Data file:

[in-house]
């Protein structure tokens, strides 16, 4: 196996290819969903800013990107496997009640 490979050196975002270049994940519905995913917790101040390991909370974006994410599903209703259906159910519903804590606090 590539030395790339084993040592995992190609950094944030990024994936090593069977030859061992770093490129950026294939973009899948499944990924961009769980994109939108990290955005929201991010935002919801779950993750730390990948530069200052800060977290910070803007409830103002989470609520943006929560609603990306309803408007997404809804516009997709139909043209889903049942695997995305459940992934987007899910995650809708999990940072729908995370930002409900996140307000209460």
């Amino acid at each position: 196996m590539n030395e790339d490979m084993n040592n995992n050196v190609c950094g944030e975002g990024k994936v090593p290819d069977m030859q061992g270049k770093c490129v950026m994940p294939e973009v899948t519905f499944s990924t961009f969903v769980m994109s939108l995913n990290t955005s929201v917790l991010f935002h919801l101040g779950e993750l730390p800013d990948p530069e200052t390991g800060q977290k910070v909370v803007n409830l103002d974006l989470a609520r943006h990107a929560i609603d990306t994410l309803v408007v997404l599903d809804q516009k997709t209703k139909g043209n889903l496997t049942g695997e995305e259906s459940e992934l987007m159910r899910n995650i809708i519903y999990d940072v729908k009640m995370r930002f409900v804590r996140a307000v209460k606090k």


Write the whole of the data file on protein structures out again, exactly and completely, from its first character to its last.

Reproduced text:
[in-house]
């Protein structure tokens, strides 16, 4: 196996290819969903800013990107496997009640 490979050196975002270049994940519905995913917790101040390991909370974006994410599903209703259906159910519903804590606090 590539030395790339084993040592995992190609950094944030990024994936090593069977030859061992770093490129950026294939973009899948499944990924961009769980994109939108990290955005929201991010935002919801779950993750730390990948530069200052800060977290910070803007409830103002989470609520943006929560609603990306309803408007997404809804516009997709139909043209889903049942695997995305459940992934987007899910995650809708999990940072729908995370930002409900996140307000209460």
């Amino acid at each position: 196996m590539n030395e790339d490979m084993n040592n995992n050196v190609c950094g944030e975002g990024k994936v090593p290819d069977m030859q061992g270049k770093c490129v950026m994940p294939e973009v899948t519905f499944s990924t961009f969903v769980m994109s939108l995913n990290t955005s929201v917790l991010f935002h919801l101040g779950e993750l730390p800013d990948p530069e200052t390991g800060q977290k910070v909370v803007n409830l103002d974006l989470a609520r943006h990107a929560i609603d990306t994410l309803v408007v997404l599903d809804q516009k997709t209703k139909g043209n889903l496997t049942g695997e995305e259906s459940e992934l987007m159910r899910n995650i809708i519903y999990d940072v729908k009640m995370r930002f409900v804590r996140a307000v209460k606090k």